MANAGUA, Nicaragua (AP) -- The latest on unrest in Nicaragua (all times local):
Nicaragua's president says the government is withdrawing changes to the social security system that had triggered protests, riots and looting over the past week.
President Daniel Ortega said Sunday in a message to the nation that the social security board of directors has canceled the changes implemented on April 16.
The overhaul sought to shore up Nicaragua's troubled social security system with a combination of reduced benefits and increased taxes.
The changes touched off protests across the Central American nation that escalated into clashes with police as well as looting.
Human rights groups say at least 26 people have been killed in several days of clashes. Dozens of shops in the Nicaraguan capital of Managua have been looted.
The U.S. State Department is accusing Nicaragua's government of overreacting to protests during days of unrest in which human rights groups say more than two dozen people have died.
Sunday's statement says U.S. officials "condemn the violence and the excessive force used by police and others against civilians who are exercising their constitutional right to freedom of expression and assembly. "
It's calling for "broad?-based dialogue involving all sectors o?f society" and urges the government to allow an independent investigation into the deaths.
Pope Francis has expressed deep worry over deadly violence in Nicaragua fueled by protests and he's pressing for a peaceful solution.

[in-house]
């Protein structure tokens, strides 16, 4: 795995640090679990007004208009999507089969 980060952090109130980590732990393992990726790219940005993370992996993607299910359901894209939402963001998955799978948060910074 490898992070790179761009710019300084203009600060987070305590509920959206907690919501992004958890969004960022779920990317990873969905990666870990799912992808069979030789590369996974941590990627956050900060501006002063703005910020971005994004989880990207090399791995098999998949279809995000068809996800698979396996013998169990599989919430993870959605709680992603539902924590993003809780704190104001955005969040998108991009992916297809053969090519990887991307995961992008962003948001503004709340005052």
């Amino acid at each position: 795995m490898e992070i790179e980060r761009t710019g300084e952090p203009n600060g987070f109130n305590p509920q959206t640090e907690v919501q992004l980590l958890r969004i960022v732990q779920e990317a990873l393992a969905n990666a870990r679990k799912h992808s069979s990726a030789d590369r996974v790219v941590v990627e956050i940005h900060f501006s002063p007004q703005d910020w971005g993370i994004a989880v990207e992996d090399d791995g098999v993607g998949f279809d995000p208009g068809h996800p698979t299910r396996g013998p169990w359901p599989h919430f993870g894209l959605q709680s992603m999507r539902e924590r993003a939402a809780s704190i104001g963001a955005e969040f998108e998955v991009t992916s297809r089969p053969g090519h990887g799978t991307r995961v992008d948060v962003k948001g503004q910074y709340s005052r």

Human rights advocates say that since April 18 at least 26 people have been killed in unrest over social security reforms planned by President Daniel Ortega's government. Dozens have been injured or arrested.
Francis told people in St. Peter's Square that he's "very worried" about the situation in the Central American country.
He said he's expressing "closeness in prayer to that beloved country" and joining local bishops in seeking an end to "every violence, that useless bloodshed is avoided and that open issues are resolved peacefully and with a sense of responsibility."
Ortega says his government is willing to enter into talks over the dispute.
In the grainy, nighttime video, journalist Angel Gahona, clad in jeans and a blue shirt, holds up a cellphone and narrates as he approaches the facade of city hall in Bluefields, Nicaragua, reporting live via Facebook on protests that have rocked the Central American nation for four days.
Seconds later a gunshot rings out and Gahona slumps lifeless to the curb. Voices cry his name and someone presses a piece of cloth to his head to try to staunch the stream of blood. Another Bluefields reporter, Ileana Lacayo, confirms that he died before reaching the hospital.
Besides Gahona at least 25 others have been killed since Wednesday in unrest over social security reforms planned by President Daniel Ortega's government, according to a human rights group.